Thus, the actuator 150 is shared among the two parts 30A/30B of the sprit hammer stopper 30′ and the timing changer 260, and the connecting rode 311 and the arm 312 are shared between the hammer stopper 30 and the timing changer 260. The strap 513 is flexible, and, accordingly, propagates the force to the left part 30B with assistance of the pulleys 511/521 and the guide members 523/524. The bulky links are not required for the transmission of the force. For this reason, the transmission mechanism 170 is much simpler than the prior art link mechanism, and makes the work for retrofitting an acoustic piano to the composite keyboard musical instrument easy.

Transition to Acoustic Sound Mode

The composite keyboard musical instrument in the silent mode is illustrated in FIGS. 11 and 12. The user is assumed to instruct the silent system to establish the composite keyboard musical instrument in the acoustic sound mode. The user manipulates the change-over switch 41 to the acoustic sound mode. The mode signal is supplied from the change-over switch 41 to the data processing unit 502, and the data processing unit 502 acknowledges the user's intention. The data processing unit 502 supplies the control signal representative of the acoustic sound mode to the motor driver 43. The motor driver 43 inverts the polarity of the driving voltage, and supplies the driving voltage to the electric motor 150 a. The electric motor rotates the output shaft 301 a in the clockwise direction in FIG. 11, and the polygonal plate 310 is rotated together with the output shaft 301 a. The polygonal plate 310 pushes the connecting rod 311, and gives rise to the rotation of the arm 312 in the counter clockwise direction. The arm 312 leftward pushes the connecting rode 313 in FIG. 11, and gives rise to the rotation of the arm 314 in the clockwise direction. The impact absorber 30 a is rotated together with the arm 314, and enters the free position (see FIG. 4).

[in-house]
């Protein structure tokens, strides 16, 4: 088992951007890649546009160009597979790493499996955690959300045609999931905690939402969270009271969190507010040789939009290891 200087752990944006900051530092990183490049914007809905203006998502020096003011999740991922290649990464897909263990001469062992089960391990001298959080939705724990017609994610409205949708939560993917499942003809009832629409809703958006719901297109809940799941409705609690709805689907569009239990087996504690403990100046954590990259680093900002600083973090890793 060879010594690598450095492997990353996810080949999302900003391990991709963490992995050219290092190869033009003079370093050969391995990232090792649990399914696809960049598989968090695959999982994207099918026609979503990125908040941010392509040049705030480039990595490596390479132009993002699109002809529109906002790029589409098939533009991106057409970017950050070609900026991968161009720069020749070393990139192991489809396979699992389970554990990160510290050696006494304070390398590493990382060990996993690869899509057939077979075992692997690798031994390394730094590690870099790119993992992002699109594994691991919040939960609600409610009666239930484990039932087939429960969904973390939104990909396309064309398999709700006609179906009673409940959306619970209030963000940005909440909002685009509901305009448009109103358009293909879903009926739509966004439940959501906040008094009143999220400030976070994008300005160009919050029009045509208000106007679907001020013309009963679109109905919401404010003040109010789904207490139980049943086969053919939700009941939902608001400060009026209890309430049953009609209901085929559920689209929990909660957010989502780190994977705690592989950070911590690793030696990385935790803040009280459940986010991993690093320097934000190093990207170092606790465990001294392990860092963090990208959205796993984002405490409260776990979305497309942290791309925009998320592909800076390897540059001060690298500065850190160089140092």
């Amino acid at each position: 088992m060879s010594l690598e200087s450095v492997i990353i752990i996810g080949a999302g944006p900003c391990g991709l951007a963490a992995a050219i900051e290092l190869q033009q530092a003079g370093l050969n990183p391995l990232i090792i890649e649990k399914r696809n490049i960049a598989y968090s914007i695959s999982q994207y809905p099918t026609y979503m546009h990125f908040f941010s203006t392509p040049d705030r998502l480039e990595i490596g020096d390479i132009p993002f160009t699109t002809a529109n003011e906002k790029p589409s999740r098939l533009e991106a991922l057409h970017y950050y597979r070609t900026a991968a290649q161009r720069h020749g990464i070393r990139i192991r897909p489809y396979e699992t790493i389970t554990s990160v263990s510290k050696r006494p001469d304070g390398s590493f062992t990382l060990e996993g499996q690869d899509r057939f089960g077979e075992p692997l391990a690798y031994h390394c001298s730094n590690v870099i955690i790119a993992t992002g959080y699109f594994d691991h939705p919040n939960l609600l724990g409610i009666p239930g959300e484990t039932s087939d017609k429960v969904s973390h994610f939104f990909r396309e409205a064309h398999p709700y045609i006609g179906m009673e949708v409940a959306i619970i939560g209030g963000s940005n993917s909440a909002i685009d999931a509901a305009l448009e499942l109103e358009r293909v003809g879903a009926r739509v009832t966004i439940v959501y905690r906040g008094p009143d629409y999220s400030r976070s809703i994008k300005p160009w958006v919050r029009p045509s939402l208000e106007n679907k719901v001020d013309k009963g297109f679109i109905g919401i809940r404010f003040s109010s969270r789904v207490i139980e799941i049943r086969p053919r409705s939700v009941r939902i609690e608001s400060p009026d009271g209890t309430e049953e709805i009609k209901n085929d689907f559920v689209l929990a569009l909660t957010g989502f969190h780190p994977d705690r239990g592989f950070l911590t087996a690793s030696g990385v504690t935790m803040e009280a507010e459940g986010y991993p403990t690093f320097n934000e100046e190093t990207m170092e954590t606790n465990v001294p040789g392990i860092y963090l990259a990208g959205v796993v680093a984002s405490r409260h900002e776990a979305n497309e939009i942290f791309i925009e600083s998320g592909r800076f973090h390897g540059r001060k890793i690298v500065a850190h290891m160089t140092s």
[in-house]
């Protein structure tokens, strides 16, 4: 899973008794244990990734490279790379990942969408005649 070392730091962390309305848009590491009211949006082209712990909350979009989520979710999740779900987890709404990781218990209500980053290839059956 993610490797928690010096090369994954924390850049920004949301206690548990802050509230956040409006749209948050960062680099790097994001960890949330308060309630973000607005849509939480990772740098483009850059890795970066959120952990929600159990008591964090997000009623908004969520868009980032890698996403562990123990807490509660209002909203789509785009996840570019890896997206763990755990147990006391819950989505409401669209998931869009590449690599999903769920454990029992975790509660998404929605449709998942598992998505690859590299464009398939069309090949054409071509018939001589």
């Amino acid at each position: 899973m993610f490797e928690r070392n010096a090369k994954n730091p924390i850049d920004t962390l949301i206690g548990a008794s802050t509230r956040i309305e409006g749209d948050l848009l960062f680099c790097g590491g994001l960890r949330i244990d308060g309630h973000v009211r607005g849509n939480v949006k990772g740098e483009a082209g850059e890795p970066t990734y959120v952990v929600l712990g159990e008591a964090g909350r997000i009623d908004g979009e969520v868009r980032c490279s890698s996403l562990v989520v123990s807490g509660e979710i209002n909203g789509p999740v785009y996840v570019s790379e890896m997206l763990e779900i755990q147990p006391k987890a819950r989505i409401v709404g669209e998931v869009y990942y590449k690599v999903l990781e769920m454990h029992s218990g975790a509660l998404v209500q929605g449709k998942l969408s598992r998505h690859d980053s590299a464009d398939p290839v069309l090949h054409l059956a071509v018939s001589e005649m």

The arm 312 further leftward pushes the pushing rod 240 in FIG. 11, and causes the pushing rod 240 to exert the force on the pad 261 a. The pushing rod 240 gives rise to the rotation of the framework 245 in the clockwise direction against the elastic force of the spring (not shown), and the spacer 250 is rotated together with the framework 245. As a result, the spacer 250 vacates the space beneath the regulating button 23 as shown in FIG. 4.

While the polygonal plate 310 is rotating in the clockwise direction, the polygonal plate 310 does not pull the strap 513 any more, and the spring 522 is shrunk. The spring 522 pulls the strap 513, and the elastic force is transmitted through the strap 513 to the polygonal plate 310. For this reason, the strap 513 is not loosened during the rotation of the polygonal plate 310 in the clockwise direction.

The spring 522 rightward pulls the connecting rod 413, and gives rise to rotation of the arm 414 in the counter clockwise direction and rotation of the arm 412 in the clockwise direction in FIG. 12. The arm 412 pulls the strap 513, and the arm 414 makes the impact absorber 30 b rotated together. The impact absorber 30 b vacates the trajectories of the hammer shanks 21, and enters the free position as shown in FIG. 5.

When the impact absorbers 30 a/30 b and the spacer 250 vacate the trajectories of the hammer shanks 21 and the trajectory of the toes 12Ba, the polygonal plate 310 makes the limit switch 44 a turn on, and the detecting signal is supplied from the limit switch 44 a to the data processing unit 502. The data processing unit 502 acknowledges that the composite keyboard musical instrument has entered the acoustic sound mode, and supplies the control signal to the motor driver 43. Then, the motor driver 43 removes the driving voltage from the electric motor 150 a, and the electric motor 150 a stops the output shaft 301 a and the polygonal plate 310.